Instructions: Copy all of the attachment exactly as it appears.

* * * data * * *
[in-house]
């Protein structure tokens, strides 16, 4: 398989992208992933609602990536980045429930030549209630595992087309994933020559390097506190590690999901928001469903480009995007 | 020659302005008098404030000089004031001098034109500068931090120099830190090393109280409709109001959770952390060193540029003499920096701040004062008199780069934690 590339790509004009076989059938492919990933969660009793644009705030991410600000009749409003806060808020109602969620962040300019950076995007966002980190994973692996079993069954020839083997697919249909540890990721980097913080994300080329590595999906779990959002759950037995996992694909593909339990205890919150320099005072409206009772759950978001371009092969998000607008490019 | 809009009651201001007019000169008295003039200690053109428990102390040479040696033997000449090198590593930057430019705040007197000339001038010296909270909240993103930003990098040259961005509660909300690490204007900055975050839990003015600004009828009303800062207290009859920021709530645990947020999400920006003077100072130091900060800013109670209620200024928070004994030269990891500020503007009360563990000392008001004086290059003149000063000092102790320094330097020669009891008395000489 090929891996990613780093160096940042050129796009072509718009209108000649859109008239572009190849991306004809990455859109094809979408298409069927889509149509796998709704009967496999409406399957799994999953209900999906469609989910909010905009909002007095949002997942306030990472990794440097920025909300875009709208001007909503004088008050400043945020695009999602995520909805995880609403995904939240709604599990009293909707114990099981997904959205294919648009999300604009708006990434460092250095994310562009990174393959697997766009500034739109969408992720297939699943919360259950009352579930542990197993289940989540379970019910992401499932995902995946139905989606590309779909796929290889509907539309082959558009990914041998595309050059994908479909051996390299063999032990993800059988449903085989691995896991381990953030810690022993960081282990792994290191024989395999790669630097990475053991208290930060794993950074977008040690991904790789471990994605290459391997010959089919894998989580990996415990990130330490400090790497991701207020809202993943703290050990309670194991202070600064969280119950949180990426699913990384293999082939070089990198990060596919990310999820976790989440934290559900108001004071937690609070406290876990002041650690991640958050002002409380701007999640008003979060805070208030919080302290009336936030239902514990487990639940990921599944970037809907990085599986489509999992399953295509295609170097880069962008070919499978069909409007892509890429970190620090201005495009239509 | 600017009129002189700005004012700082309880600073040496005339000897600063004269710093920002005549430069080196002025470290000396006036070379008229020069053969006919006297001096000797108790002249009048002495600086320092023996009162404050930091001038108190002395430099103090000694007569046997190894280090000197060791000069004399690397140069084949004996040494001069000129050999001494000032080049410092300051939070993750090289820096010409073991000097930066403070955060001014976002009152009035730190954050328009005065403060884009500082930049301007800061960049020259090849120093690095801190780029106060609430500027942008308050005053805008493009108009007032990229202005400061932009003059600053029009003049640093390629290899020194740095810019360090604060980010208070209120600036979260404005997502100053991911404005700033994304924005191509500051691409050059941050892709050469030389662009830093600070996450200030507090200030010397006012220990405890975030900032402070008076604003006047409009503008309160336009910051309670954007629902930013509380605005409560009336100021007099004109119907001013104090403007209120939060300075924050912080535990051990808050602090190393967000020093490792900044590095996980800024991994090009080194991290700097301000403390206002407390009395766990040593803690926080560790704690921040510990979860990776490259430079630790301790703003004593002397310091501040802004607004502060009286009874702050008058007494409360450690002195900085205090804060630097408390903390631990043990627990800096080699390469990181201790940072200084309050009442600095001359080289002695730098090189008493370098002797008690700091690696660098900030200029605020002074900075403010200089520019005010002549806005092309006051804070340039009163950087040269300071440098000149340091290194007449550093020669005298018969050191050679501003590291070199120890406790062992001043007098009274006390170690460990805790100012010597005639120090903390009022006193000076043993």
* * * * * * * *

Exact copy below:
[in-house]
């Protein structure tokens, strides 16, 4: 398989992208992933609602990536980045429930030549209630595992087309994933020559390097506190590690999901928001469903480009995007 | 020659302005008098404030000089004031001098034109500068931090120099830190090393109280409709109001959770952390060193540029003499920096701040004062008199780069934690 590339790509004009076989059938492919990933969660009793644009705030991410600000009749409003806060808020109602969620962040300019950076995007966002980190994973692996079993069954020839083997697919249909540890990721980097913080994300080329590595999906779990959002759950037995996992694909593909339990205890919150320099005072409206009772759950978001371009092969998000607008490019 | 809009009651201001007019000169008295003039200690053109428990102390040479040696033997000449090198590593930057430019705040007197000339001038010296909270909240993103930003990098040259961005509660909300690490204007900055975050839990003015600004009828009303800062207290009859920021709530645990947020999400920006003077100072130091900060800013109670209620200024928070004994030269990891500020503007009360563990000392008001004086290059003149000063000092102790320094330097020669009891008395000489 090929891996990613780093160096940042050129796009072509718009209108000649859109008239572009190849991306004809990455859109094809979408298409069927889509149509796998709704009967496999409406399957799994999953209900999906469609989910909010905009909002007095949002997942306030990472990794440097920025909300875009709208001007909503004088008050400043945020695009999602995520909805995880609403995904939240709604599990009293909707114990099981997904959205294919648009999300604009708006990434460092250095994310562009990174393959697997766009500034739109969408992720297939699943919360259950009352579930542990197993289940989540379970019910992401499932995902995946139905989606590309779909796929290889509907539309082959558009990914041998595309050059994908479909051996390299063999032990993800059988449903085989691995896991381990953030810690022993960081282990792994290191024989395999790669630097990475053991208290930060794993950074977008040690991904790789471990994605290459391997010959089919894998989580990996415990990130330490400090790497991701207020809202993943703290050990309670194991202070600064969280119950949180990426699913990384293999082939070089990198990060596919990310999820976790989440934290559900108001004071937690609070406290876990002041650690991640958050002002409380701007999640008003979060805070208030919080302290009336936030239902514990487990639940990921599944970037809907990085599986489509999992399953295509295609170097880069962008070919499978069909409007892509890429970190620090201005495009239509 | 600017009129002189700005004012700082309880600073040496005339000897600063004269710093920002005549430069080196002025470290000396006036070379008229020069053969006919006297001096000797108790002249009048002495600086320092023996009162404050930091001038108190002395430099103090000694007569046997190894280090000197060791000069004399690397140069084949004996040494001069000129050999001494000032080049410092300051939070993750090289820096010409073991000097930066403070955060001014976002009152009035730190954050328009005065403060884009500082930049301007800061960049020259090849120093690095801190780029106060609430500027942008308050005053805008493009108009007032990229202005400061932009003059600053029009003049640093390629290899020194740095810019360090604060980010208070209120600036979260404005997502100053991911404005700033994304924005191509500051691409050059941050892709050469030389662009830093600070996450200030507090200030010397006012220990405890975030900032402070008076604003006047409009503008309160336009910051309670954007629902930013509380605005409560009336100021007099004109119907001013104090403007209120939060300075924050912080535990051990808050602090190393967000020093490792900044590095996980800024991994090009080194991290700097301000403390206002407390009395766990040593803690926080560790704690921040510990979860990776490259430079630790301790703003004593002397310091501040802004607004502060009286009874702050008058007494409360450690002195900085205090804060630097408390903390631990043990627990800096080699390469990181201790940072200084309050009442600095001359080289002695730098090189008493370098002797008690700091690696660098900030200029605020002074900075403010200089520019005010002549806005092309006051804070340039009163950087040269300071440098000149340091290194007449550093020669005298018969050191050679501003590291070199120890406790062992001043007098009274006390170690460990805790100012010597005639120090903390009022006193000076043993």